Monday 23 April 2012

York Minster tantalises archaeologists with hints of Saxon church

What happened after the Romans left and the Vikings of Jorvik arrived? Two post holes and a jumble of bones may hold a clue

Field archaeologists Ian Milsted and Jim Williams in the dig site at York Minster
Field archaeologists Ian Milsted and Jim Williams in the dig site at York Minster that hints at Saxon remains. Photograph: Christopher Thomond for the Guardian

When the great west doors of York Minster swing open on Thursday and the Queen makes her way along the nave of the packed church for the ancient service of distributing Maundy Money, she will also be walking towards a small pit from which human bones have been pouring by the barrow load, the remains of some of the earliest Christians to worship on the site.

Tantalising finds include 30 skulls and a jumble of bones used to backfill a trench by the medieval builders of the present cathedral, and a man whose stone-lined and lidded grave was chopped off by Walter de Gray's 13th-century walls, leaving only his shins and feet in place.

Potentially the most significant finds are two nondescript round holes, with groundwater bubbling up through the mud. They are post holes that could date from the time of the earliest Christian church on the site, after the Roman empire disintegrated in the 5th century and before raiding Vikings arrived in the 8th century and the Normans in the 11th century.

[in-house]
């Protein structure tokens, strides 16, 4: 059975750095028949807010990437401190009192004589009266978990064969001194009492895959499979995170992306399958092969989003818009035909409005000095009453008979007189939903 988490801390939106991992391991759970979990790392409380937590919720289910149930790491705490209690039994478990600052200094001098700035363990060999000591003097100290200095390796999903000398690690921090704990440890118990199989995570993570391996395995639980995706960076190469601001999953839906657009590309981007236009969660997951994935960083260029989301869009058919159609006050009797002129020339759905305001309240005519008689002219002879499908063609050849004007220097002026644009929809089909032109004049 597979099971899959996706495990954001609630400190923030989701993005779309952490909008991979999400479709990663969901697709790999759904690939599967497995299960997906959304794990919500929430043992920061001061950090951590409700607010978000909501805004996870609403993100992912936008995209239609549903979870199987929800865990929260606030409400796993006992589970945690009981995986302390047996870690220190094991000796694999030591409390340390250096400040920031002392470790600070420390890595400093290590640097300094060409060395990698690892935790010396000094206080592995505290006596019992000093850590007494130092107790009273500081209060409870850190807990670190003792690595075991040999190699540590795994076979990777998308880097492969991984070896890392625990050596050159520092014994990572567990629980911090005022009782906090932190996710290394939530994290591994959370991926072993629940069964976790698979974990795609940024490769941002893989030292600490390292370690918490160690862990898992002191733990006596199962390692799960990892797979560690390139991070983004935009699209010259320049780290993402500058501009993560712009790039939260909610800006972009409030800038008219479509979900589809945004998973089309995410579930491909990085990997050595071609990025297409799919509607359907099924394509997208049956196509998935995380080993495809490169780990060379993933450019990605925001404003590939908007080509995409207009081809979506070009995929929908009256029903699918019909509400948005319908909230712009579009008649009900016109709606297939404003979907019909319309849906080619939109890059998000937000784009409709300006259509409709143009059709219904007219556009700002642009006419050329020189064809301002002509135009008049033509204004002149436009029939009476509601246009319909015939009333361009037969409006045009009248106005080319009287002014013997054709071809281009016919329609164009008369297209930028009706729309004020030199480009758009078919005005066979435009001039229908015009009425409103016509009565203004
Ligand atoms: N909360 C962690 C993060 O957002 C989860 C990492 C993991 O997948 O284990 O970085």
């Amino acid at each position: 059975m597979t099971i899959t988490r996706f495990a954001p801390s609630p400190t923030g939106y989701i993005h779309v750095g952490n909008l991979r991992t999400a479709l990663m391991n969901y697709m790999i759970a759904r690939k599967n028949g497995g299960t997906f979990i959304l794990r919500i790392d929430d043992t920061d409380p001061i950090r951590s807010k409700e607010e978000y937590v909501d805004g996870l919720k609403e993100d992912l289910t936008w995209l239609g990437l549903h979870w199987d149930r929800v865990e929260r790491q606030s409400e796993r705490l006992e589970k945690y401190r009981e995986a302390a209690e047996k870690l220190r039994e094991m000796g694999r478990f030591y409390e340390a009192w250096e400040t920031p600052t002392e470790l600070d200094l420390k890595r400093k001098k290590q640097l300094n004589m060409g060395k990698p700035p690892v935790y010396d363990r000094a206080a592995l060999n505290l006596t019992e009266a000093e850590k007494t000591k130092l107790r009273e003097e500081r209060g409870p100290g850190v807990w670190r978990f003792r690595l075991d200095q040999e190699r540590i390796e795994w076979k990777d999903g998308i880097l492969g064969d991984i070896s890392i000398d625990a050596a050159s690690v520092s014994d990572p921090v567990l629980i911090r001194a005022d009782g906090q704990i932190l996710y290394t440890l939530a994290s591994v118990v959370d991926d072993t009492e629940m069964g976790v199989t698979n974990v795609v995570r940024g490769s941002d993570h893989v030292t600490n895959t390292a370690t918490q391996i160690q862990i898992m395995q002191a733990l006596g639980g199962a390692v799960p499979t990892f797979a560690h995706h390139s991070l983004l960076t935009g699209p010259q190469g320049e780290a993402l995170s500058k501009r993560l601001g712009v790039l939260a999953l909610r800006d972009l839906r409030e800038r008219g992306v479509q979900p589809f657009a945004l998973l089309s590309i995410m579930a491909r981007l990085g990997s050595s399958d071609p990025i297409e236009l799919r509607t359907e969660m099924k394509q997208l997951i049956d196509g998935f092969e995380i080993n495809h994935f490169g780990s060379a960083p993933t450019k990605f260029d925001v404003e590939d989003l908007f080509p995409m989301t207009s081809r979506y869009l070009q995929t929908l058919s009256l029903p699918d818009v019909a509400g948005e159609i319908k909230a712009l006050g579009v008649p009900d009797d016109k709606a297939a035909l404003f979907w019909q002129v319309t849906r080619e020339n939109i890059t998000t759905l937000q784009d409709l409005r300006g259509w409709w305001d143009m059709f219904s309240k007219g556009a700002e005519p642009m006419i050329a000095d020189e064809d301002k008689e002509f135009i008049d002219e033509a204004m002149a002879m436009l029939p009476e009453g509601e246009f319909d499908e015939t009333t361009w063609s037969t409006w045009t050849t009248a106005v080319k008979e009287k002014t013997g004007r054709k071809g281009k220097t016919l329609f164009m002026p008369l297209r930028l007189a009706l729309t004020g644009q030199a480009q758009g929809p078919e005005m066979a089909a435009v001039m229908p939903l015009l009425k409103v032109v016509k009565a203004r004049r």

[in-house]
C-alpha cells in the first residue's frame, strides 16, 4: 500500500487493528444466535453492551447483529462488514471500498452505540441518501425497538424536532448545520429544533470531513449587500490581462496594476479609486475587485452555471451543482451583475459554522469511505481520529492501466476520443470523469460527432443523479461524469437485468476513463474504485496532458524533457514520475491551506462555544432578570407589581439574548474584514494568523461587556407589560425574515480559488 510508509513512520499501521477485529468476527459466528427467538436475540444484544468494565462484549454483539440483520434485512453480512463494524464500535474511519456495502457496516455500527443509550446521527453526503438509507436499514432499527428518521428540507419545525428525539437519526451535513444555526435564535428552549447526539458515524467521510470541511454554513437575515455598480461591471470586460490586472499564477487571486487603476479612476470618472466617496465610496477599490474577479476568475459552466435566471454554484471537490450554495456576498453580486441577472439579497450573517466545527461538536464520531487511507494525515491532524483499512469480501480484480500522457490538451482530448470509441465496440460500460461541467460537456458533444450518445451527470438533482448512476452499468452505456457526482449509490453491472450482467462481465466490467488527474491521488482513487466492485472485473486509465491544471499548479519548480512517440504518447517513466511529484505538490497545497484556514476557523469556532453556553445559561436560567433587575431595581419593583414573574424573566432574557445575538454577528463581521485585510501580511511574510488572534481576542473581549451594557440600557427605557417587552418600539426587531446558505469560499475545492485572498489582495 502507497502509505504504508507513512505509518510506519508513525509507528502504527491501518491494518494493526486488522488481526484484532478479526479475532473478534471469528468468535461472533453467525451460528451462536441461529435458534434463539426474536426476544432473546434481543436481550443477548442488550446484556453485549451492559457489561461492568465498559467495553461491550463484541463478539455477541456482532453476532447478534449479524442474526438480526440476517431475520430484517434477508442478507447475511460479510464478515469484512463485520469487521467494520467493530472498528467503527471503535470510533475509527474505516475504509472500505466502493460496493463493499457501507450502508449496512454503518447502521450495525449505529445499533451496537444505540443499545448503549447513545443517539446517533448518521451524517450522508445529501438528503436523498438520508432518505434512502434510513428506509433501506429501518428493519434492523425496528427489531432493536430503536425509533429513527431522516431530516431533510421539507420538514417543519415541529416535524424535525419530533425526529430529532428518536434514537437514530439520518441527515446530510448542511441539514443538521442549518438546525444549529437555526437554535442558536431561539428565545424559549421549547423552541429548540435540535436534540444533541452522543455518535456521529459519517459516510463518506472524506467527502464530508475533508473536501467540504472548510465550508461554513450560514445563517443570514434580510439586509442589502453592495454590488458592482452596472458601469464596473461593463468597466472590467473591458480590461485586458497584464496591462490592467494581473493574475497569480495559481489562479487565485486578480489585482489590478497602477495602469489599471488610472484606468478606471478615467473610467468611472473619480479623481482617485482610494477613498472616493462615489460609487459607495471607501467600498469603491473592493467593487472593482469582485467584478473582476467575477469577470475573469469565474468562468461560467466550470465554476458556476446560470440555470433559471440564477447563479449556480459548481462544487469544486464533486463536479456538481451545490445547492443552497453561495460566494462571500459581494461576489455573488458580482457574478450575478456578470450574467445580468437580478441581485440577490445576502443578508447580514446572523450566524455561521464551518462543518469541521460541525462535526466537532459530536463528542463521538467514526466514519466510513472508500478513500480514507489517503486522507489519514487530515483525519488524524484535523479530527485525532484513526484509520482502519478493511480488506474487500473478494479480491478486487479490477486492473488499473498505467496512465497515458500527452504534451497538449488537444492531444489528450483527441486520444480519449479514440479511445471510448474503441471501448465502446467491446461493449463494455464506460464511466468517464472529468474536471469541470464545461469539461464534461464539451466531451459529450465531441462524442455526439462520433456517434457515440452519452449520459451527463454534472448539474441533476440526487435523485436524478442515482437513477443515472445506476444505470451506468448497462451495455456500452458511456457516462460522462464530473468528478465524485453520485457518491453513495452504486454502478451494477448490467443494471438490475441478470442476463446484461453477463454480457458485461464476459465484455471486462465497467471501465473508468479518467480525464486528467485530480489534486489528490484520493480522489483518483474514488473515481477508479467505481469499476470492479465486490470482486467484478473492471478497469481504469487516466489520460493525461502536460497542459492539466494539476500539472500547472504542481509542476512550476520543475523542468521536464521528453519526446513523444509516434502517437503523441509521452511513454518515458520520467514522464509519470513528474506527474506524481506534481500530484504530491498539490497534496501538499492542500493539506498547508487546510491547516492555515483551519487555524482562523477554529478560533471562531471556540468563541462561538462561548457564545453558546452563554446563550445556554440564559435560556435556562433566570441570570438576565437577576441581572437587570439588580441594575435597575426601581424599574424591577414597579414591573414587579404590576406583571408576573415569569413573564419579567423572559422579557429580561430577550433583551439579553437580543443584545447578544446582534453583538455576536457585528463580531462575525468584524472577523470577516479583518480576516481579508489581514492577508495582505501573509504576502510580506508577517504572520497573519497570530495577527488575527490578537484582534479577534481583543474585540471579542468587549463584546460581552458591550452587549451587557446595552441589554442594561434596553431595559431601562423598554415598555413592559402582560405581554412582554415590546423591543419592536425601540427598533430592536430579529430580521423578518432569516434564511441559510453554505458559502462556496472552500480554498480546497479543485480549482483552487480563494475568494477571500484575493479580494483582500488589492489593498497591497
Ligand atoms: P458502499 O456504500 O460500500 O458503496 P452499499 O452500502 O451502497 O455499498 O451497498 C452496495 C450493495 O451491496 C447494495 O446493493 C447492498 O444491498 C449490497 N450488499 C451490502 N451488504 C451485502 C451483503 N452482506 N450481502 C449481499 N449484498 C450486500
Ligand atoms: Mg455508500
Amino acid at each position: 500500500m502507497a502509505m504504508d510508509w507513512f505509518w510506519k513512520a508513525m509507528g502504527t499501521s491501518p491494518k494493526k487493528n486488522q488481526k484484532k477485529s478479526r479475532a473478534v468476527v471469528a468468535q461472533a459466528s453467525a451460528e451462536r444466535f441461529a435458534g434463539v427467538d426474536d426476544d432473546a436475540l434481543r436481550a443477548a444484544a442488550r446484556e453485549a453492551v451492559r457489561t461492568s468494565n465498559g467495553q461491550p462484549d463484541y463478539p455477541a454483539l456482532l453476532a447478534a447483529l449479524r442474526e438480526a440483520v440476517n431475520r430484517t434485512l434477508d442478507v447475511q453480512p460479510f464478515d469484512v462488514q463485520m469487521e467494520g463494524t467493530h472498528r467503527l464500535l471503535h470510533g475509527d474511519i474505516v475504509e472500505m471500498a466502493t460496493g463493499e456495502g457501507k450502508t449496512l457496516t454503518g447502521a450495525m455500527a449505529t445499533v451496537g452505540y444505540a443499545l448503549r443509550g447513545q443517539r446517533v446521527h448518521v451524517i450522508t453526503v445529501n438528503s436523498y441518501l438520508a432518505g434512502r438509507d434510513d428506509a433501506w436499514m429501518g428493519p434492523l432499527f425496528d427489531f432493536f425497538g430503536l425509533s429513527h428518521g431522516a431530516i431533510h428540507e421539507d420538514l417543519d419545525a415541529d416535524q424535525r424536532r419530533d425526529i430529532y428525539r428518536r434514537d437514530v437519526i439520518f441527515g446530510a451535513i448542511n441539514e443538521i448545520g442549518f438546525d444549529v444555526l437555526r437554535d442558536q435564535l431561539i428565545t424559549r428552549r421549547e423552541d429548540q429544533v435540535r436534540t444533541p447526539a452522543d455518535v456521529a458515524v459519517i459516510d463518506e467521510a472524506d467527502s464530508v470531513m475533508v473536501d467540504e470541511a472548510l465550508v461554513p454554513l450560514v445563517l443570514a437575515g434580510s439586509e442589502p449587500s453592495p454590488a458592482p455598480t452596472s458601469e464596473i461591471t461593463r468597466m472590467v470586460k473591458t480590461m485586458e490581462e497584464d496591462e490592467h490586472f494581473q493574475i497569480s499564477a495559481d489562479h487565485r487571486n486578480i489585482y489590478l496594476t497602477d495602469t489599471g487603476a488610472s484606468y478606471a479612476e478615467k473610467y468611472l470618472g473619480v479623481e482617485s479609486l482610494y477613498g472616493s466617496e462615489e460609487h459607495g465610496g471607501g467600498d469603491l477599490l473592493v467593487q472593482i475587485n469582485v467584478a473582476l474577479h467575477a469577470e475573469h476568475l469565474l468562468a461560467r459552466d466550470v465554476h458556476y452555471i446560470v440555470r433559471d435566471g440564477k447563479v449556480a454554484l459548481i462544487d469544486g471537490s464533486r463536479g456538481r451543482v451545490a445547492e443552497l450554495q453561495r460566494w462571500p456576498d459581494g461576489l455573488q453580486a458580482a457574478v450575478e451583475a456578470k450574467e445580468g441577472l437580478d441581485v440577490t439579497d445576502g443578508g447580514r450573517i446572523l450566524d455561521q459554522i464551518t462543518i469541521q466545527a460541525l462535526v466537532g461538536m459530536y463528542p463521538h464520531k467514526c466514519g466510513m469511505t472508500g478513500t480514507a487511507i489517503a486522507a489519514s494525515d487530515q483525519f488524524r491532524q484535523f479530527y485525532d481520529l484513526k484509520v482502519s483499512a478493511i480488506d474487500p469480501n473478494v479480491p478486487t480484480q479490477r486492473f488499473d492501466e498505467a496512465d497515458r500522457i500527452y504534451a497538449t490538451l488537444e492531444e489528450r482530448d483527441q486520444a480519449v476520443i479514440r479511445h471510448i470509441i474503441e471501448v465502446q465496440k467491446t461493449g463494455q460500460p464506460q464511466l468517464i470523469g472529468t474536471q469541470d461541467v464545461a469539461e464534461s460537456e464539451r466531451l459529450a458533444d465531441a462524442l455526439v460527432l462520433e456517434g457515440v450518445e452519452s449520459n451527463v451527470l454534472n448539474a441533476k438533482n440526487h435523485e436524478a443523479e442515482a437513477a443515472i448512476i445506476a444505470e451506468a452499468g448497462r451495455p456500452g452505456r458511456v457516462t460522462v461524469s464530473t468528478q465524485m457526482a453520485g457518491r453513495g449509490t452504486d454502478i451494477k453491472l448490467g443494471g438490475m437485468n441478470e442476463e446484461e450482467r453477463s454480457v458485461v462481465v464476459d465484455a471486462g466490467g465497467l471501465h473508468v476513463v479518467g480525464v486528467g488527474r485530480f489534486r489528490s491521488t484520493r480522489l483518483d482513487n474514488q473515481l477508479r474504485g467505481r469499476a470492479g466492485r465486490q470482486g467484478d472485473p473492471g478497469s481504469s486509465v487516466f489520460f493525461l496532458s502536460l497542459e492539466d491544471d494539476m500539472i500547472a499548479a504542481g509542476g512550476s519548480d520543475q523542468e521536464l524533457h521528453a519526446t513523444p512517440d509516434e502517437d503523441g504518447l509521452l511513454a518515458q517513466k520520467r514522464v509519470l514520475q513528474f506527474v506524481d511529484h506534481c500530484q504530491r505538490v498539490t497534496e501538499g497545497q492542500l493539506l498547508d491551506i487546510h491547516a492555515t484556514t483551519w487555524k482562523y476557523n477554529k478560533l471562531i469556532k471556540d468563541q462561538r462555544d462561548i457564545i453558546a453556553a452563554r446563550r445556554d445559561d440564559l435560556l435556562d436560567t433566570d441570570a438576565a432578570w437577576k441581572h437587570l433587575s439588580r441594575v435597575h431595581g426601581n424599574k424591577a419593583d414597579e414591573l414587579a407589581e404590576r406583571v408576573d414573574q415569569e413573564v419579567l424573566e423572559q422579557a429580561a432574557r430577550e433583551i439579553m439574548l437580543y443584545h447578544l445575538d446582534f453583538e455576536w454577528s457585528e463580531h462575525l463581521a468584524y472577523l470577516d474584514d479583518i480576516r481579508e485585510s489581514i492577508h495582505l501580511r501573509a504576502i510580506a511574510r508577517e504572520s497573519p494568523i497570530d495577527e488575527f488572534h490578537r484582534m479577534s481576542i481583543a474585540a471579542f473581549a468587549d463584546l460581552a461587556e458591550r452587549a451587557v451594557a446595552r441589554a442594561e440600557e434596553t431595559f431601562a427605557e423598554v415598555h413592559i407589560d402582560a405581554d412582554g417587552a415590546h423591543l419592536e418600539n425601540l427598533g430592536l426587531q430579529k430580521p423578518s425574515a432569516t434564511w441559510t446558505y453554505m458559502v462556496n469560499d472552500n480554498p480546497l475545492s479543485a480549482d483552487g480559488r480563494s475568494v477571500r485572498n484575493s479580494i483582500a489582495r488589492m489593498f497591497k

Wednesday 18 April 2012

Loftus Anglo-Saxon artefact haul wins cultural award

Jewellery on display at the exhibition  
Some of the jewellery on display at the exhibition
A collection of Anglo-Saxon artefacts discovered in East Cleveland has won a top prize at an Arts Council-sponsored cultural awards ceremony in Durham.

The treasure, found at a grave site in Loftus between 2005 and 2007, has been displayed at Kirkleatham Museum, Redcar, since May 2011.

It includes a gold pendant as well as iron knives, pottery and other objects.

The collection beat Newcastle's Great North Museum and the Beamish Museum to claim the Renaissance Museum Award.

Monday 16 April 2012

Ridley Hall dig reveals Roman and Saxon finds

Archaeologists have found Roman and Saxon jewellery and tools in the grounds of a theological college in Cambridge.

The dig is in advance of the construction of a £9m extension at Ridley Hall. Archaeologists say animal bone and pottery suggest it was a settlement dating back to the Iron Age.

Sunday 15 April 2012

Scientists find runes on ancient comb

Archaeologists have found the oldest engravings of letters ever to be discovered in central Germany, officials from the area announced on Thursday.

 The ancient letters, called runes, were scratched onto a 12.5 centimetre-long comb by Germanic settlers in the second century, scientists working on the site in Saxony-Anhalt believe.

The letters spell out “Kama”, meaning comb, the president of the state Heritage and Archaeology Management Office, Sven Ostritz, said on Thursday.

It is the oldest ever example of runic writing to be found in that part of the country, he added.